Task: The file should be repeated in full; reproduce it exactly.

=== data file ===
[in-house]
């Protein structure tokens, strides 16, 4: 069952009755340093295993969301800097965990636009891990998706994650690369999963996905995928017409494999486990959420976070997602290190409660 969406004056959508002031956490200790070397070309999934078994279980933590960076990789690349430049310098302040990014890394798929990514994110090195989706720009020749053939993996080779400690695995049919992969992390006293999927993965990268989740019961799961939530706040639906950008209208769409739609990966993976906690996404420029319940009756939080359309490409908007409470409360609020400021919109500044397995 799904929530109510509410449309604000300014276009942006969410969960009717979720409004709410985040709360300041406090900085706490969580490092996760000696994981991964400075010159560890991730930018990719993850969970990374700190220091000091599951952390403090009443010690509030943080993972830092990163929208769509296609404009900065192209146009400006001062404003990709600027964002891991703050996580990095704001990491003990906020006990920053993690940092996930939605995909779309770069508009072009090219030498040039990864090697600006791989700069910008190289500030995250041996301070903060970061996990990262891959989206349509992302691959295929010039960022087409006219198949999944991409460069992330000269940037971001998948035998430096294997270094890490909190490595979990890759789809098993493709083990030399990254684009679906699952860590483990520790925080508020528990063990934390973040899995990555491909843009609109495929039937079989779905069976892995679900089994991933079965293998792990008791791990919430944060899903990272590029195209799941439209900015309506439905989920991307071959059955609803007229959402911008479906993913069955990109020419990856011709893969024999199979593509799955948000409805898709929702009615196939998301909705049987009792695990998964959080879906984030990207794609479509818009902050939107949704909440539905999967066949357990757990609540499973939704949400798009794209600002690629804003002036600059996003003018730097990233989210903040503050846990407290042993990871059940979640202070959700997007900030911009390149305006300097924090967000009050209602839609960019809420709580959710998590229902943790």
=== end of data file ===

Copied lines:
[in-house]
């Protein structure tokens, strides 16, 4: 069952009755340093295993969301800097965990636009891990998706994650690369999963996905995928017409494999486990959420976070997602290190409660 969406004056959508002031956490200790070397070309999934078994279980933590960076990789690349430049310098302040990014890394798929990514994110090195989706720009020749053939993996080779400690695995049919992969992390006293999927993965990268989740019961799961939530706040639906950008209208769409739609990966993976906690996404420029319940009756939080359309490409908007409470409360609020400021919109500044397995 799904929530109510509410449309604000300014276009942006969410969960009717979720409004709410985040709360300041406090900085706490969580490092996760000696994981991964400075010159560890991730930018990719993850969970990374700190220091000091599951952390403090009443010690509030943080993972830092990163929208769509296609404009900065192209146009400006001062404003990709600027964002891991703050996580990095704001990491003990906020006990920053993690940092996930939605995909779309770069508009072009090219030498040039990864090697600006791989700069910008190289500030995250041996301070903060970061996990990262891959989206349509992302691959295929010039960022087409006219198949999944991409460069992330000269940037971001998948035998430096294997270094890490909190490595979990890759789809098993493709083990030399990254684009679906699952860590483990520790925080508020528990063990934390973040899995990555491909843009609109495929039937079989779905069976892995679900089994991933079965293998792990008791791990919430944060899903990272590029195209799941439209900015309506439905989920991307071959059955609803007229959402911008479906993913069955990109020419990856011709893969024999199979593509799955948000409805898709929702009615196939998301909705049987009792695990998964959080879906984030990207794609479509818009902050939107949704909440539905999967066949357990757990609540499973939704949400798009794209600002690629804003002036600059996003003018730097990233989210903040503050846990407290042993990871059940979640202070959700997007900030911009390149305006300097924090967000009050209602839609960019809420709580959710998590229902943790």